Consider the plight of the Mets. After back-to-back last-place finishes, they must not only contend within a more competitive National League East, but they also have to fight a daily battle with the Yankees for the back pages of the New York tabloids. In another town at another time, the transformation of the best-hitting catcher in history ( Mike Piazza) into a first baseman would be the story of the spring, but a new player in pinstripes who is also switching positions ( Alex Rodriguez) has stolen all the attention. The Mets recruited a fabulous Japanese shortstop nicknamed Little Matsui over the summer, but he'll play in the shadow cast by Big Matsui in the Bronx.
"Of course we watch what the Yankees do," says Mets general manager Jim Duquette, "but our feeling is they're an island in the game. We're not going to compete with their payroll or revenues. We expect that this team will have a lot more fun than last year's, doing it quietly, without a $180 million payroll."
Last year the Mets tried fielding a mismatched, Rotisserie-style club, to disastrous effect. "There wasn't good synergy, and we didn't flow the way good teams do," Piazza says. Now they have retooled by embracing the pitching-and-defense approach that has historically worked best at Shea Stadium. They saw the light last August when rookie shortstop Jose Reyes, now playing second base, began to hit his stride. The defense improved and made the pitching less vulnerable during a stretch of 10 wins in 13 games.
This winter Duquette attended to the Mets' defense up the middle by signing Kaz Matsui from Japan and centerfielder Mike Cameron from the Mariners to go with Reyes, a steep upgrade over the Bermuda Triangle of stopgap shortstop Rey Sanchez, fading second baseman Roberto Alomar and woeful centerfielder Roger Cede�o a year ago. Given the generally precise but not overpowering pitching staff—Al Leiter's 7.6 strikeouts per nine innings led the starters—there is an even greater premium on catching the ball. "That's been an issue here for years," says 43-year-old reliever John Franco. "I used to go by sound. Unless the ball was hit to [former shortstop Kevin] Elster, who I knew would catch it, I'd wait to hear the crowd reaction. I couldn't watch. It's difficult on a staff when your defense isn't what it should be."
Cameron, the defensive equal of the Braves' celebrated Andruw Jones, is the linchpin. According to the Mets' new statistical analyst, Ben Baumer, Cameron would have caught roughly 70 balls that New York centerfielders didn't get to in 2003—all of which shows what's possible when a team has a genuine flycatcher in center to go with a seamhead staffer who has a B.A. in economics from Wesleyan, an M.A. in applied mathematics from UC San Diego and an M.S. in mathematics from NYU.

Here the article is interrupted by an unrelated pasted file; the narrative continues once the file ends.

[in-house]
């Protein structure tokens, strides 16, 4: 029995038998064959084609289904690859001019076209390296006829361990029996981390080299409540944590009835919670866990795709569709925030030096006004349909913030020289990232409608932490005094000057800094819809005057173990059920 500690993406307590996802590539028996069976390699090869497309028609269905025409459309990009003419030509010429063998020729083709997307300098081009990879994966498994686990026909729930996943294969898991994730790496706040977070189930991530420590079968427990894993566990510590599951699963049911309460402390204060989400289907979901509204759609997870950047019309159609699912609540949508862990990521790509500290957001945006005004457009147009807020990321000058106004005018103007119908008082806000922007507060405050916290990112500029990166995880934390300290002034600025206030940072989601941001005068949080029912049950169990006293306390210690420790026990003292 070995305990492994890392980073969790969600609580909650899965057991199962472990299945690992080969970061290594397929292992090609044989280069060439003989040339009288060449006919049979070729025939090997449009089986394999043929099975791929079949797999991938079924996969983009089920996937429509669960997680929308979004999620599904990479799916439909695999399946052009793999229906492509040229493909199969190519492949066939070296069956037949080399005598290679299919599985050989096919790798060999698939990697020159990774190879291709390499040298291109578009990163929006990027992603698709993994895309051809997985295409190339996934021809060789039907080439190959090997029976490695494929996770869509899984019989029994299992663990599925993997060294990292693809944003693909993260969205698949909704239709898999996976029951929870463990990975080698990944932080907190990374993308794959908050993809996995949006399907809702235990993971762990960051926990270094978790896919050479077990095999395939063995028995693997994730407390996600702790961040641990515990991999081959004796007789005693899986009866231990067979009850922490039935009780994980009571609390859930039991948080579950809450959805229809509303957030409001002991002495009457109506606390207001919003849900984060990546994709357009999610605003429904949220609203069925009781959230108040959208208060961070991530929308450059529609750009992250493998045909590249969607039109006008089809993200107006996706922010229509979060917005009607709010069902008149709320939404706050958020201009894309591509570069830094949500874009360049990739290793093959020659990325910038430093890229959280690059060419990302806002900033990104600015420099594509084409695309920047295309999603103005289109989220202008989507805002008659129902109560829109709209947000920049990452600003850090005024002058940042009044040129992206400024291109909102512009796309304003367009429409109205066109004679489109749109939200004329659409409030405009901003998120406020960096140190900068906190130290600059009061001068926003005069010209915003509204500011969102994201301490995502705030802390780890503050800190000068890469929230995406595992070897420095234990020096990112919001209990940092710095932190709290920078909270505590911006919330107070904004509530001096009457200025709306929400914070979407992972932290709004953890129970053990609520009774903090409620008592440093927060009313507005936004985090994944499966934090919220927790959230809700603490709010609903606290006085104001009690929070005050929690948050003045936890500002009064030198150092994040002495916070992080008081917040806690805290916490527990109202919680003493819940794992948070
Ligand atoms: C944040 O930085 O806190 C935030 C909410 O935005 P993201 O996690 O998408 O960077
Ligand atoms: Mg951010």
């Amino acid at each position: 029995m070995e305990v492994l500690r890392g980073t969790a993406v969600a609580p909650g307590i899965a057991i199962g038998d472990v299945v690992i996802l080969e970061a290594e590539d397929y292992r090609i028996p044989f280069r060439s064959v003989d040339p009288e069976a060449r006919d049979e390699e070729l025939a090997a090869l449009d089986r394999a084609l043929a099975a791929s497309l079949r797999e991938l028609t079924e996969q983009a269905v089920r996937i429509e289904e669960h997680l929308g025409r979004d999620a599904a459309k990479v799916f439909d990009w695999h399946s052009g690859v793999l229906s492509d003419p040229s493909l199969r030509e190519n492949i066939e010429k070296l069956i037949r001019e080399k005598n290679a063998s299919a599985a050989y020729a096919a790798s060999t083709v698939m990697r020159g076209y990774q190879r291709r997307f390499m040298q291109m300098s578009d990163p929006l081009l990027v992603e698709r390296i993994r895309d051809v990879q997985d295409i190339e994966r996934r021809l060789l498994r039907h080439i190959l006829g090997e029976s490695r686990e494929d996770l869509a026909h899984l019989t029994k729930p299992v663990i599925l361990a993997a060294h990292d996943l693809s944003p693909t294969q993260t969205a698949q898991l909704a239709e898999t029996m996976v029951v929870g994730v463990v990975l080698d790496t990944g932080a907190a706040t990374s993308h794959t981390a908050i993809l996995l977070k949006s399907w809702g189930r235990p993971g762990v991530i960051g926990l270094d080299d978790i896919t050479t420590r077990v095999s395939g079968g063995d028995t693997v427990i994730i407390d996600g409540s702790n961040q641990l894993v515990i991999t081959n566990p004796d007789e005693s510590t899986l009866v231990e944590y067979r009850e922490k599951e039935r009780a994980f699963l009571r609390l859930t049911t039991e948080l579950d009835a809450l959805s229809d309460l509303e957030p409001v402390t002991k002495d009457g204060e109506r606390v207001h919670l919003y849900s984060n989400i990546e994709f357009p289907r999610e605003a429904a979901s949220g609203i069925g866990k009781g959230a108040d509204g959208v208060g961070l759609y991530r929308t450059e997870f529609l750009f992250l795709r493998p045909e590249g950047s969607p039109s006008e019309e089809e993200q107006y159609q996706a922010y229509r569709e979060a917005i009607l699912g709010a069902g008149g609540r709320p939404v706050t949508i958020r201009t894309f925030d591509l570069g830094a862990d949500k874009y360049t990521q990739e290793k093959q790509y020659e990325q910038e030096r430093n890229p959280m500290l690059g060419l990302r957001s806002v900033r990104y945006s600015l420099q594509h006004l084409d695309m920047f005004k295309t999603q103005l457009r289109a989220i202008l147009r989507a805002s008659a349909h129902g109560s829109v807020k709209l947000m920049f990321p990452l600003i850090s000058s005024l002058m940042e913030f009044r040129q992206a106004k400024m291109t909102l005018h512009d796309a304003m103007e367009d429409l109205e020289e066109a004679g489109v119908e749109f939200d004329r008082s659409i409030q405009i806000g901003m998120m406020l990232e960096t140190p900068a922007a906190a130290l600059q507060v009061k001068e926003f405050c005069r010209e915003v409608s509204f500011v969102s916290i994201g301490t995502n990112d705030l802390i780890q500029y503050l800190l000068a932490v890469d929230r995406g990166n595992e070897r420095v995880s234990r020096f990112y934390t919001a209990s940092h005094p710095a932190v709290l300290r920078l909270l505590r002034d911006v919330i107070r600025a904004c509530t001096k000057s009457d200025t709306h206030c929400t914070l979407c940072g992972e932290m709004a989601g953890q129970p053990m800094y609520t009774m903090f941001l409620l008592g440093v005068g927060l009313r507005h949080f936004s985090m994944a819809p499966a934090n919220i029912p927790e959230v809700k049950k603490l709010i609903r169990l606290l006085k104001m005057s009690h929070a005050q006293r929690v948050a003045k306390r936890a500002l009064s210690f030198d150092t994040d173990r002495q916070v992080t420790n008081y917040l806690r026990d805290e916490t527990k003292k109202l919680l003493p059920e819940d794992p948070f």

During the spring Piazza made progress at first base, where Jason Phillips will handle the bulk of the work. Appreciative of the fact that the 35-year-old Piazza is four homers shy of Carlton Fisk's alltime record for a catcher (351), manager Art Howe will use him primarily behind the plate but will play him between 25 and 50 games at first—once or twice a week—to keep his bat in the lineup.
"Mike's not the first guy who, as years went on, moved from catcher," Leiter says. " Johnny Bench did it. Yogi Berra did it. If he's completely accepting of the move"—and Piazza seems to have dropped his passive resistance—"it will help his arm strength." Piazza threw out 28.0% of runners attempting to steal in 2003, a good season by his standards but a two-hopper compared with backup Vance Wilson's outstanding 44.6% efficiency.
The Mets hope the switch-hitting and speed of Matsui and Reyes at the top of the lineup will provide the same spark that Juan Pierre and Luis Castillo give the Marlins. That's essential to New York's conversion from a lugubrious, station-to-station team into a more athletic one. If 38-year-old Tom Glavine returns to form after a nine-win season (his worst year since 1988) and the open casting call this spring produces a reliable No. 5 starter—in '03 the fifth starters combined for a 7.24 ERA—the Mets have an outside shot at being in the playoff race come September. Just like the guys across town.
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